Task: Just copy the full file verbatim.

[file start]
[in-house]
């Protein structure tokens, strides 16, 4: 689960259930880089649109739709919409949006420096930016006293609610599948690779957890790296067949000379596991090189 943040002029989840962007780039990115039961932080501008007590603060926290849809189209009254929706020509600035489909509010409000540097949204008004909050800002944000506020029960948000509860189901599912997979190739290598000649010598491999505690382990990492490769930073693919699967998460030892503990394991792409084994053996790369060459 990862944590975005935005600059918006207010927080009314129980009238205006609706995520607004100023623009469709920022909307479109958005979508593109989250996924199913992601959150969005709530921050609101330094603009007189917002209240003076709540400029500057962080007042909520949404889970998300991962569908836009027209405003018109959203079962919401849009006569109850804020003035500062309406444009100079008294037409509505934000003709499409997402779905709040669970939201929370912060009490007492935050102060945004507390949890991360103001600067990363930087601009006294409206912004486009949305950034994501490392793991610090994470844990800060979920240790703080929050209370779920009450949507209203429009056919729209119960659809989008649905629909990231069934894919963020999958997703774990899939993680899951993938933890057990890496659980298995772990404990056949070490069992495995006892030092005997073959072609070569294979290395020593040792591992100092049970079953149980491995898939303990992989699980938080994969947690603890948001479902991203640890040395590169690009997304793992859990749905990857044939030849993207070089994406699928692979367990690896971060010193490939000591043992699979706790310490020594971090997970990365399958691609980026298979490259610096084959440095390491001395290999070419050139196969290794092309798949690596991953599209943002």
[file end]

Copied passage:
[in-house]
């Protein structure tokens, strides 16, 4: 689960259930880089649109739709919409949006420096930016006293609610599948690779957890790296067949000379596991090189 943040002029989840962007780039990115039961932080501008007590603060926290849809189209009254929706020509600035489909509010409000540097949204008004909050800002944000506020029960948000509860189901599912997979190739290598000649010598491999505690382990990492490769930073693919699967998460030892503990394991792409084994053996790369060459 990862944590975005935005600059918006207010927080009314129980009238205006609706995520607004100023623009469709920022909307479109958005979508593109989250996924199913992601959150969005709530921050609101330094603009007189917002209240003076709540400029500057962080007042909520949404889970998300991962569908836009027209405003018109959203079962919401849009006569109850804020003035500062309406444009100079008294037409509505934000003709499409997402779905709040669970939201929370912060009490007492935050102060945004507390949890991360103001600067990363930087601009006294409206912004486009949305950034994501490392793991610090994470844990800060979920240790703080929050209370779920009450949507209203429009056919729209119960659809989008649905629909990231069934894919963020999958997703774990899939993680899951993938933890057990890496659980298995772990404990056949070490069992495995006892030092005997073959072609070569294979290395020593040792591992100092049970079953149980491995898939303990992989699980938080994969947690603890948001479902991203640890040395590169690009997304793992859990749905990857044939030849993207070089994406699928692979367990690896971060010193490939000591043992699979706790310490020594971090997970990365399958691609980026298979490259610096084959440095390491001395290999070419050139196969290794092309798949690596991953599209943002």